What’s clear now, well after the fact, is that we should have been somehow with or behind that which was about to happen in the Middle East, the genuine popular and democratic movements among the peoples of the region that we are now witnessing. We ought to have seen this coming and acted accordingly, just as we ought to have seen some 20 years before, and then favorably influenced, the breakup of the Soviet Union.

If we had done so we might now have a different and more enlightened Russian nation, perhaps even a member of our family of nations instead of the closed autocracy it now is under Putin.

We ought to have somehow got behind the peoples of the Middle East and supported their own as it turned out readiness to remove their oppressors (who were too often our partners) and realize for the first time their own and rightful freedoms.  We ought to have done this instead of going after Saddam and Bin Laden with a singleness of purpose and the full power of our armed forces, the kind of action or reaction that was just right on December 8th, 1941 but entirely inappropriate today.

As I think about the reforms and changes that I have witnessed in my own lifetime, and in particular about those that have added to men’s freedom, or, what is the same thing, those that have helped more and more of the world’s peoples to realize their full potential, I look mostly in vain for those reforms and changes that have come about through the initiatives of men and nations.

Even the civil rights movements, the rights of women, or minorities of all kinds, those events which make up so much of modern history, probably had less to do with individuals, even when these individuals were Gandhi, Martin Luther King, Nelson Mandela and such others, than with whole masses of peoples who were now ready to participate in their own enfranchisement.

And in fact how many individuals, no less truly great than the three I mention, have remained completely unknown to the world because they were simply ahead of their time? In other words, because the world was not ready for them, as England, say, was ready for Gandhi, the United States for King, and yes, South Africa, for Nelson Mandela.

The big question on my mind right now is whether President Obama will see what’s really happening to the country, and when it’s good, such as school choice and growing the private economy, and go along with it and support it, and when it’s bad, the growing numbers of unemployed, young, poor, and minority males, and the millions of “illegals” who are asked to work and pay taxes and not given legality, and take steps to oppose it.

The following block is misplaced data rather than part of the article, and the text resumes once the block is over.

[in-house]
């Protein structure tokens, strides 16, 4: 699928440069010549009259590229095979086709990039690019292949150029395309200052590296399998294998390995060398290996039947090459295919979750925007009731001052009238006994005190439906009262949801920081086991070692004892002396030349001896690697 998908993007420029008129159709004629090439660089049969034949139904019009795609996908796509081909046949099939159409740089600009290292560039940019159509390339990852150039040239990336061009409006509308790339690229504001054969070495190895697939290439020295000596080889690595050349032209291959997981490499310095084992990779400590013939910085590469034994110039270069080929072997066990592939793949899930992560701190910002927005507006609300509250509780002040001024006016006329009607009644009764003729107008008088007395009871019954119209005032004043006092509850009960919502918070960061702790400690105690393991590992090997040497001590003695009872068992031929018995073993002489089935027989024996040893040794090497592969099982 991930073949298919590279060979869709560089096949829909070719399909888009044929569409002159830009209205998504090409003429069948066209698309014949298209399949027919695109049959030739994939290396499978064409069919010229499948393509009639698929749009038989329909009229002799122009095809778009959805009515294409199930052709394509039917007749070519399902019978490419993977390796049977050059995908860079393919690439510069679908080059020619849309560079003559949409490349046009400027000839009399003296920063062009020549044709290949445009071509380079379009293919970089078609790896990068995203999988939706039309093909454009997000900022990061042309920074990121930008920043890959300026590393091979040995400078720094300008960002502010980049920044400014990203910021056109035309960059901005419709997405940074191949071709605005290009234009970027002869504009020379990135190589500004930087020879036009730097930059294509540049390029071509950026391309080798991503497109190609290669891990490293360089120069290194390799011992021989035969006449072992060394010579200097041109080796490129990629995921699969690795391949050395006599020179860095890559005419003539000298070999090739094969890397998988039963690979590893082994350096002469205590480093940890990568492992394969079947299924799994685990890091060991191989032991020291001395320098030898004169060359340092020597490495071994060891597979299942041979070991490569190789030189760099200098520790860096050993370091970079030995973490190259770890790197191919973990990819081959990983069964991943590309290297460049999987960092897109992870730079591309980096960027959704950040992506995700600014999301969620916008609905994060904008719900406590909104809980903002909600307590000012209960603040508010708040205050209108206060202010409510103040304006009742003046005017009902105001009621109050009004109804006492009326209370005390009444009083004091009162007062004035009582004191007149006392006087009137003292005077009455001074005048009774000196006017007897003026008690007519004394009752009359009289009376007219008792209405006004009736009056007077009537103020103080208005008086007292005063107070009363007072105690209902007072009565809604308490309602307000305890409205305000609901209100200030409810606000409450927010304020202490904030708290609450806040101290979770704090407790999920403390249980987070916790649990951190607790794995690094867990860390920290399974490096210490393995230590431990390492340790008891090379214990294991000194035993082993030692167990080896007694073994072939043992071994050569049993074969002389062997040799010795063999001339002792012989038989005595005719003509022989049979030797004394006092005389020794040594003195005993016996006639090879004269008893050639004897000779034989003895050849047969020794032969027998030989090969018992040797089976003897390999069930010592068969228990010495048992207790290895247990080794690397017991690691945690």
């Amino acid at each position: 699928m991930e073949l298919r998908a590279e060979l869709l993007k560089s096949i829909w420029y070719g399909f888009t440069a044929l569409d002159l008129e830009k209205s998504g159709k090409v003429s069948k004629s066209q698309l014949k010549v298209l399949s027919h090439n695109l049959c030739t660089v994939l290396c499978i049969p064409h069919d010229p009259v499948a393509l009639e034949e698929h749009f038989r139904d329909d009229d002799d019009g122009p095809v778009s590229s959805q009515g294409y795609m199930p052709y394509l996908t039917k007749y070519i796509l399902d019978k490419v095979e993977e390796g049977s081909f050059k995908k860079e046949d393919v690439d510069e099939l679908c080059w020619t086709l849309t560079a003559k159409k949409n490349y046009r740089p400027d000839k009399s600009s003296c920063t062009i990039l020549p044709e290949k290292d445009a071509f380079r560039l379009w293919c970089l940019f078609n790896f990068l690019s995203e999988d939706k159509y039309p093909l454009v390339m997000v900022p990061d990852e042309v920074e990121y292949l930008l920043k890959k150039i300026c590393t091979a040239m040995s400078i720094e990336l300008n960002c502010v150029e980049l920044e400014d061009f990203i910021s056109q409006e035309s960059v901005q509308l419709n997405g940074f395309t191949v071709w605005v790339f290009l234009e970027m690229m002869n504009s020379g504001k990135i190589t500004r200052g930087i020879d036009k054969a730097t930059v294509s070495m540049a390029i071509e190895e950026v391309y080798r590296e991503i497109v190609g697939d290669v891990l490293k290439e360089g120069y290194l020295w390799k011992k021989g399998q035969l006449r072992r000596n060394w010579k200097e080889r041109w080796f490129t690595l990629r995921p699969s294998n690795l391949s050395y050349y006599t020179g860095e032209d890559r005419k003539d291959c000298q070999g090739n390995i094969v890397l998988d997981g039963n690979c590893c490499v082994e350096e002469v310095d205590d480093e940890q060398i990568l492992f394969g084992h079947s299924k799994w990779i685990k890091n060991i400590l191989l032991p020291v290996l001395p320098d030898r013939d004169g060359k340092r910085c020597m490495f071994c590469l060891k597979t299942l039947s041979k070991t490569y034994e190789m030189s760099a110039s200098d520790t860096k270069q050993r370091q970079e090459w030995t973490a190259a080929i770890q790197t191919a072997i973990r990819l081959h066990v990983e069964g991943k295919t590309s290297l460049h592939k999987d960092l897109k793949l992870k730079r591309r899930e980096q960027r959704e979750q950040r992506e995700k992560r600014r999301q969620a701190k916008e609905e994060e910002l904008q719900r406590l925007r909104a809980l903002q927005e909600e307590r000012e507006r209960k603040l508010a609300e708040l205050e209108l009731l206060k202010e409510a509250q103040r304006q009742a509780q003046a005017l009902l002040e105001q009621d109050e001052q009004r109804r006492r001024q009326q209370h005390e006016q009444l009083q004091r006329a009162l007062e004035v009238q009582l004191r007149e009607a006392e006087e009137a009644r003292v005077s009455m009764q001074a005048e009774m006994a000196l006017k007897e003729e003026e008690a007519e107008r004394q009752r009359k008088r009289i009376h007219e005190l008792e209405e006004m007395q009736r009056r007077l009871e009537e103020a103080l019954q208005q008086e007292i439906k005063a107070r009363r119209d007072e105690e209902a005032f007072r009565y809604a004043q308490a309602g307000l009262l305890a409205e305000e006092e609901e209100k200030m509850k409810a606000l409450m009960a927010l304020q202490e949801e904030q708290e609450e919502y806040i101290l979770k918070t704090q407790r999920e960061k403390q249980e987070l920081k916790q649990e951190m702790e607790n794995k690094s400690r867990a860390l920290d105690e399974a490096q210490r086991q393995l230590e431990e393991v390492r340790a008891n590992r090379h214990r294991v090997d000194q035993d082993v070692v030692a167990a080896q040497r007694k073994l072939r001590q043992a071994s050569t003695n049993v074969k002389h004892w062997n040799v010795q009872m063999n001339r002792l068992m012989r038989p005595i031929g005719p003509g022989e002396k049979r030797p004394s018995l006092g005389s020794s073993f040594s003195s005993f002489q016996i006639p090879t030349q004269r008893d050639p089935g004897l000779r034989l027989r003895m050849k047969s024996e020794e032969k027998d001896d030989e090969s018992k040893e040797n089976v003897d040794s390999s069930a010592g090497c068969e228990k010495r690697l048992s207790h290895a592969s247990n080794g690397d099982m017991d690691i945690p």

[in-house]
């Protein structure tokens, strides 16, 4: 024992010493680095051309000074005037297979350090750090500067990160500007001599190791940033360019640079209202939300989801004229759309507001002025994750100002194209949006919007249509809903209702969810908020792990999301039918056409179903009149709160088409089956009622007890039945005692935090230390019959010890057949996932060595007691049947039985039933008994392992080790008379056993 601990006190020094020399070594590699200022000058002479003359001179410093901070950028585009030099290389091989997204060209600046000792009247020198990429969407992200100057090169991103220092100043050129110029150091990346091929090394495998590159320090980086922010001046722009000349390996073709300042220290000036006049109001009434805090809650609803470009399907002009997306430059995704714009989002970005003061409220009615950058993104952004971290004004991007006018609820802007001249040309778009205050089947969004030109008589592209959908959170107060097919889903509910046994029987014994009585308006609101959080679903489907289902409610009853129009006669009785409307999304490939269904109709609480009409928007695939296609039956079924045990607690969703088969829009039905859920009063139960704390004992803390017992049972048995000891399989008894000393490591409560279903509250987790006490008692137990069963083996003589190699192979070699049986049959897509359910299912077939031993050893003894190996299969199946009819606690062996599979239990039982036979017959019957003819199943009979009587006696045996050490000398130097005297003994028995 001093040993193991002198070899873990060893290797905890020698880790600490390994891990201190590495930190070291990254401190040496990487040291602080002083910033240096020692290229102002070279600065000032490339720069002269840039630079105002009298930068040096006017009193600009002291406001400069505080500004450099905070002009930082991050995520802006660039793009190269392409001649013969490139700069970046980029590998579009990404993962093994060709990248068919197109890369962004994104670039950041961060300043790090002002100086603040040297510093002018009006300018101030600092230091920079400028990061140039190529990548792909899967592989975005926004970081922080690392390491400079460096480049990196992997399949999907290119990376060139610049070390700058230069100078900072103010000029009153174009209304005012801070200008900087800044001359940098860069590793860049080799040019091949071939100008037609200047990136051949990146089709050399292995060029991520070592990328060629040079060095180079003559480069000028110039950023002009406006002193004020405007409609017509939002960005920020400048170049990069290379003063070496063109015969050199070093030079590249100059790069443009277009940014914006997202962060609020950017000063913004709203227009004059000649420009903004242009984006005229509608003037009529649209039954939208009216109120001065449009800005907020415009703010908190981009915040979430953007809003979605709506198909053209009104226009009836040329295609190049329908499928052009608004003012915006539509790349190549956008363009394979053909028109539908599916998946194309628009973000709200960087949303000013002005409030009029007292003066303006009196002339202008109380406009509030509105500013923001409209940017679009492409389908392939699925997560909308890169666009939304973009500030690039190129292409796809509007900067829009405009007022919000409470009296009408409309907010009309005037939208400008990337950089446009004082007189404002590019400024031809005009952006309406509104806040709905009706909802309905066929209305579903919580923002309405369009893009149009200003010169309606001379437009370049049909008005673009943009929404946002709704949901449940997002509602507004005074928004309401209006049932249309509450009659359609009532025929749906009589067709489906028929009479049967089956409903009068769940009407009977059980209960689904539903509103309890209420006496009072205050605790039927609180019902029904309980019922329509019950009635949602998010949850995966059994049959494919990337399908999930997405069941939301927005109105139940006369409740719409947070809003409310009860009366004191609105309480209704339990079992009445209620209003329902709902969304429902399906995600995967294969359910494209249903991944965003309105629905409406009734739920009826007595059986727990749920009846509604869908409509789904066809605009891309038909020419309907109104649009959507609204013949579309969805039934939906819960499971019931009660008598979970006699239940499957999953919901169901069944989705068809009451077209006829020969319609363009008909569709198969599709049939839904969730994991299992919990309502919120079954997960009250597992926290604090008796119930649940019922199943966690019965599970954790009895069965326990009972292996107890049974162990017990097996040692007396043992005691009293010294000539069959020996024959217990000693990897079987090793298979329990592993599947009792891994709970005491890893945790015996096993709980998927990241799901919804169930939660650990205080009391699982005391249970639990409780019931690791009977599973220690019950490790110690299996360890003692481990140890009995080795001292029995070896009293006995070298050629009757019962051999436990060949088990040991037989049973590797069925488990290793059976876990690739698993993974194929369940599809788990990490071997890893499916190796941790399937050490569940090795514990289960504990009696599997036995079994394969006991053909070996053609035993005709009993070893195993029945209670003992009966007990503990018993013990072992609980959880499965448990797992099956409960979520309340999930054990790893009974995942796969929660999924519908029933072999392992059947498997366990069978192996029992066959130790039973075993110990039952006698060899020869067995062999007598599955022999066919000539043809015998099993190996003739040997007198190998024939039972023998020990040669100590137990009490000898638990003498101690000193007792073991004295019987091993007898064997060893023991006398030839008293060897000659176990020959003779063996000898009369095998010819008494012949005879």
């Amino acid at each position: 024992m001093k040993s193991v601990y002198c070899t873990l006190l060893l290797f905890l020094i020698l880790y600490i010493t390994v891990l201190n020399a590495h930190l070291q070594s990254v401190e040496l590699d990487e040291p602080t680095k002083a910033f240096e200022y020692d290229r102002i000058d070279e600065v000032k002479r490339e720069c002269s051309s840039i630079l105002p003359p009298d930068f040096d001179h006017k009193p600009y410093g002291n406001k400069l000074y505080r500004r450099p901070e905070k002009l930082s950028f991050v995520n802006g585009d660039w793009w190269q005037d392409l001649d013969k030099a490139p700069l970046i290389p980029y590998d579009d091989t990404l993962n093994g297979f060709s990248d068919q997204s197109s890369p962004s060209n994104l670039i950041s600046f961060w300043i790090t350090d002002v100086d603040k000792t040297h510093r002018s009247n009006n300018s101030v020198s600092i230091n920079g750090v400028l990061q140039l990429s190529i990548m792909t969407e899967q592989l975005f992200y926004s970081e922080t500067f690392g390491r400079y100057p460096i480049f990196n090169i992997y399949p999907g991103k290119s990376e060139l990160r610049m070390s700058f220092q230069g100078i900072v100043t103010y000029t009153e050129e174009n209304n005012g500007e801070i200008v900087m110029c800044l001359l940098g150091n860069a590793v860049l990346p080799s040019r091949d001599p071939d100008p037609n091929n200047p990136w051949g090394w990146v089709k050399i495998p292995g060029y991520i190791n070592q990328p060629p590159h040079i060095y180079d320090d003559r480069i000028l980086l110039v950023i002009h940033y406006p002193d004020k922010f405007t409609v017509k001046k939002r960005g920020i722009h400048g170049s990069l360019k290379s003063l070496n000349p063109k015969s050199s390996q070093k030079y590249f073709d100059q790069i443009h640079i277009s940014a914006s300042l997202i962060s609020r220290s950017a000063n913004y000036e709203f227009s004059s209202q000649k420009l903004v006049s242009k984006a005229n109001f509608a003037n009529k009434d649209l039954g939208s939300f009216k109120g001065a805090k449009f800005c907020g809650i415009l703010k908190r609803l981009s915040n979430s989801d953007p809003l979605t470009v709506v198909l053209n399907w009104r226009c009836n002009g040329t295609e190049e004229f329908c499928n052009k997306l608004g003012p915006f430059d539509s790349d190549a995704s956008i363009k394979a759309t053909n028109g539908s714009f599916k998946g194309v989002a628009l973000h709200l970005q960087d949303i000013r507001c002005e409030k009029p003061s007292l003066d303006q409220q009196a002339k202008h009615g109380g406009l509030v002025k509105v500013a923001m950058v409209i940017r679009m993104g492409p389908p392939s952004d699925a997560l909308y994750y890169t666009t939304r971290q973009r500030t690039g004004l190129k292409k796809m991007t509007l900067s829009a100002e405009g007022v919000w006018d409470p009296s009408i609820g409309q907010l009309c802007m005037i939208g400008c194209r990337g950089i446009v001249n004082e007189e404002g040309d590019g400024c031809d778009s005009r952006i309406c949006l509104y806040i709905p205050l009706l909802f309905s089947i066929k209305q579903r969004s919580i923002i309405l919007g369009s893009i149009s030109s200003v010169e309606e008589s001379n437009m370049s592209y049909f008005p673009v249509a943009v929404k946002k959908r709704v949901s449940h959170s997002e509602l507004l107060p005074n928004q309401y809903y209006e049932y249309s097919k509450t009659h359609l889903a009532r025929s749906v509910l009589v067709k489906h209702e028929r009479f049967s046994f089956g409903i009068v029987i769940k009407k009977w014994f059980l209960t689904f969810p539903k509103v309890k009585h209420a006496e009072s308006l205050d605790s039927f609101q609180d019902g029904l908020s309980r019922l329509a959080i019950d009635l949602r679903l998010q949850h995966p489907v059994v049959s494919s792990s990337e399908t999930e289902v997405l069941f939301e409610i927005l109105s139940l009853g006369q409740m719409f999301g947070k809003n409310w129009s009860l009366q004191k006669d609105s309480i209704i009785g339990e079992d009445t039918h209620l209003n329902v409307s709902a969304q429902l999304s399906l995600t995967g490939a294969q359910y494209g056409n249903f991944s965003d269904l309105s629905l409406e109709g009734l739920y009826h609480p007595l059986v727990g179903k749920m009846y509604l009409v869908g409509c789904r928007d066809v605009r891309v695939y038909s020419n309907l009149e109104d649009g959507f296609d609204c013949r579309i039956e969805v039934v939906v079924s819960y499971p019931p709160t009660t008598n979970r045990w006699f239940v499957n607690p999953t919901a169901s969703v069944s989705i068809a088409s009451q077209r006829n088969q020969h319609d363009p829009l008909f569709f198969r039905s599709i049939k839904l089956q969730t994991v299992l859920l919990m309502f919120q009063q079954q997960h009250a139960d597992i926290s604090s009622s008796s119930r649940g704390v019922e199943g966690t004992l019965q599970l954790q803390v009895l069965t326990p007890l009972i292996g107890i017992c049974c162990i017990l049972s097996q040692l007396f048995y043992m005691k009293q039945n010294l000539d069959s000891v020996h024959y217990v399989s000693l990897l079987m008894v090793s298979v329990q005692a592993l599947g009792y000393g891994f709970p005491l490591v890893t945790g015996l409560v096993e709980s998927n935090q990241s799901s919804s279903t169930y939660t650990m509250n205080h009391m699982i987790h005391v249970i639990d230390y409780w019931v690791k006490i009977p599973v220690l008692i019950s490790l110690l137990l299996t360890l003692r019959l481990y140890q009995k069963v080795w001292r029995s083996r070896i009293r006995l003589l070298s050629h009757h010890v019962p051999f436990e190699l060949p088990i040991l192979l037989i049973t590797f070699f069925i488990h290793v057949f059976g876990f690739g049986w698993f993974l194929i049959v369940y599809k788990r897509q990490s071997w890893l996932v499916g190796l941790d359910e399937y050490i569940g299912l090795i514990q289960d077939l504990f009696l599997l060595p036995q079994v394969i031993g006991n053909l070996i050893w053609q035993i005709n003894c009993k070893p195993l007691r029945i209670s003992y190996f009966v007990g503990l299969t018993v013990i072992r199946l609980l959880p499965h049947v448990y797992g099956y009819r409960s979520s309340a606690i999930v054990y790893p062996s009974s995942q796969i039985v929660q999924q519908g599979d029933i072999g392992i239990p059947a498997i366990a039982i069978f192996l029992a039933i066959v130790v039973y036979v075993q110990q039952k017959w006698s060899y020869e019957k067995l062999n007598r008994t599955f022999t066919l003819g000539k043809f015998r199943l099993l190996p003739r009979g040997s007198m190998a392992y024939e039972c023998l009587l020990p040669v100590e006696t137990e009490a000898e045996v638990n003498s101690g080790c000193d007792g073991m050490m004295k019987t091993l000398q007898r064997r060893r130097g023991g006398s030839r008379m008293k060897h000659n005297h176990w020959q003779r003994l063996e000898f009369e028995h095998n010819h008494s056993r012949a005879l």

There are any number of things happening to the country right now, most of which we’re not even aware of, but some of which we are and which we should address, such as the two just mentioned. Instead our politicians are either blind, ignorant, or simply pretending that these things don’t exist.

Probably at the present time the large numbers our young men unable to find a job paying a living wage, and the out of control run-up in our national debt, from some $5 trillion in January of 2001 when George W took office to some $14 trillion today, may very well be the two greatest problems we face, and are mostly unaddressed by our elected representatives.

What happened to our country during the eight years of George W’s presidency and is still happening is not too different from what happened in New Orleans during Katrina. Except now, nearly six years after the winds and rains of August, 2005, New Orleans is no longer under water, while the country, now under President Obama, still is, still is awash in debt, and still with no dry land in sight.